In 1848, they moved to a home in Concord, which then fronted on School Street, but after the opening of Capitol Street, when the State House was re-modelled, it was enlarged and improved and the entrance changed to Capitol Street. After Nathaniel's death in 1880, White remained, managing the affairs of the large estate left in her hands, and continuing her interest and efforts in the various charitable, benevolent and reform causes and enterprises, in which she had been engaged for many years.
Reared as a Quaker, she espoused the cause of Universalism, then just commanding the attention of people in the community, when making her choice of religious affiliation in Concord, and, with her husband, was active in the movement for the organization of a society and the establishment of. regular worship under that name and faith. Fully believing as did her husband also, in woman’s right to active participation in religious as well as civil affairs, it was through their influence that women were admitted to membership in this society—the first in Concord to admit them. She was soon instrumental in the organization of a woman’s auxiliary, known as the Ladies’ Social Aid Society, working in aid of the social and material interests of the denomination, of which she was chosen president, holding that position continually until her death, though for the last few years debarred, on account of physical disability, from the performance of its active duties. Throughout her life, working conjointly with her husband, as in other worthy causes, till his decease, and in her own behalf and in his name thereafter, she gave of her time and means, labor, care and devotion, for the welfare of this church, whose house of worship, originally built largely through their material contribution, and more than once re-modelled and improved in good part at their expense, was named, after Mr. White’s decease, in their honor— the “White Memorial Church.”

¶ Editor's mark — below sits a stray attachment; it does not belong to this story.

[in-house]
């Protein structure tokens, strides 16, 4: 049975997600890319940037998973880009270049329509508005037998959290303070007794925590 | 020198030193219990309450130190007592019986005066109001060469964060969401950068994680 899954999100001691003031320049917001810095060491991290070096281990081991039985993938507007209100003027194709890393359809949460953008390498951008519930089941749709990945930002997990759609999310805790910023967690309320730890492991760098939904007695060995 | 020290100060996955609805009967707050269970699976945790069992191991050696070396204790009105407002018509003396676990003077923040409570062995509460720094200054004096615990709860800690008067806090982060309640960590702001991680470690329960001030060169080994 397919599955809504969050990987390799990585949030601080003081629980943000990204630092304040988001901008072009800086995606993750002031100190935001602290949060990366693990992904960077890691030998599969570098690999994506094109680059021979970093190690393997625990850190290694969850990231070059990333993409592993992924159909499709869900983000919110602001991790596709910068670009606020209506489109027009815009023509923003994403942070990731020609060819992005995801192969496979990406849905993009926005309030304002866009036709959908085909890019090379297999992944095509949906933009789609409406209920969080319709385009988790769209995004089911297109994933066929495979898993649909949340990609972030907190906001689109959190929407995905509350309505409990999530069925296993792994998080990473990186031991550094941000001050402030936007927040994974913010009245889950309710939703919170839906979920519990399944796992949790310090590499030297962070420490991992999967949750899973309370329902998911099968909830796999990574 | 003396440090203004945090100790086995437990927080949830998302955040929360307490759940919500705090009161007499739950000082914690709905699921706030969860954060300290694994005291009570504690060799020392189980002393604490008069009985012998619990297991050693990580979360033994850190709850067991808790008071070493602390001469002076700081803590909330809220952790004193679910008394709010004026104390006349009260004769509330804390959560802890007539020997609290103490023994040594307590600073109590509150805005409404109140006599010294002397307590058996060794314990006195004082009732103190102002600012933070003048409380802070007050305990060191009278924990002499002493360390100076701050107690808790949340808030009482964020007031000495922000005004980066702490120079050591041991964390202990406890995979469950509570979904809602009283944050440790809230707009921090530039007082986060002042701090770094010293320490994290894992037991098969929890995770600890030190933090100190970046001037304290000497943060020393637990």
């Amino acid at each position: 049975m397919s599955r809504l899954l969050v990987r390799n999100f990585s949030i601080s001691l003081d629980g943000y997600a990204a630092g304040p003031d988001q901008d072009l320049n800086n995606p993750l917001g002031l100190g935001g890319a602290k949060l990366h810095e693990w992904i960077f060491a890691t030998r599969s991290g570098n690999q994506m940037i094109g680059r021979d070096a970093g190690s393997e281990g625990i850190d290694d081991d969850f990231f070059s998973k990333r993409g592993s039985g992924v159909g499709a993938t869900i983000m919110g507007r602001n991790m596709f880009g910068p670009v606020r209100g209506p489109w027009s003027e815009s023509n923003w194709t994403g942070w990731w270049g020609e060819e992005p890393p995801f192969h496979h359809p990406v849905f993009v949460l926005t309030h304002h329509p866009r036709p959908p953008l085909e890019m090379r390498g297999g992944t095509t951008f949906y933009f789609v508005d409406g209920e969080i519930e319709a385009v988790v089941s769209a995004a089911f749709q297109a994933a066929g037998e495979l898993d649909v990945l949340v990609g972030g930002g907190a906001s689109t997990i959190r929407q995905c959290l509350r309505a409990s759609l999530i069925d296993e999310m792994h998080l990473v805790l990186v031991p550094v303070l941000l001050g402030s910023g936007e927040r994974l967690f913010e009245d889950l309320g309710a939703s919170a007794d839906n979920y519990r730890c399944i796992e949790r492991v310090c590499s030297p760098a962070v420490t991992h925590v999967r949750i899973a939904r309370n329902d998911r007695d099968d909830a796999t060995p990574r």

She was first and foremost among the women of the city and state in espousing every important cause in the fields of reform and philanthropy, and every movement in which she was interested in, commanded her support in time, money and effort. To the antislavery cause, with her husband, she was earnestly devoted. The temperance movement received their support in New Hampshire; and it was largely through White’s instrumentality that the New Hampshire Woman’s Christian Temperance Union was organized, of which she was elected the first president, holding the position, long in an active and later in an honorary capacity.
No cause was more dear to her, and none so long and persistently labored for, as that whose object was the enfranchisement of her own sex and the elevation of woman to the plane of political equality with man. She was the pioneer of the woman suffrage movement in New Hampshire. She was the first signer of the call for the first equal suffrage convention in the state, held in Eagle Hall, in Concord, in December 1868, in collaboration with Sarah Piper of Concord. White called the meeting to order and was elected the first president of the New Hampshire Woman Suffrage Association then organized, and held that position, until 1895, when she felt compelled to retire, thereafter holding the position of honorary president.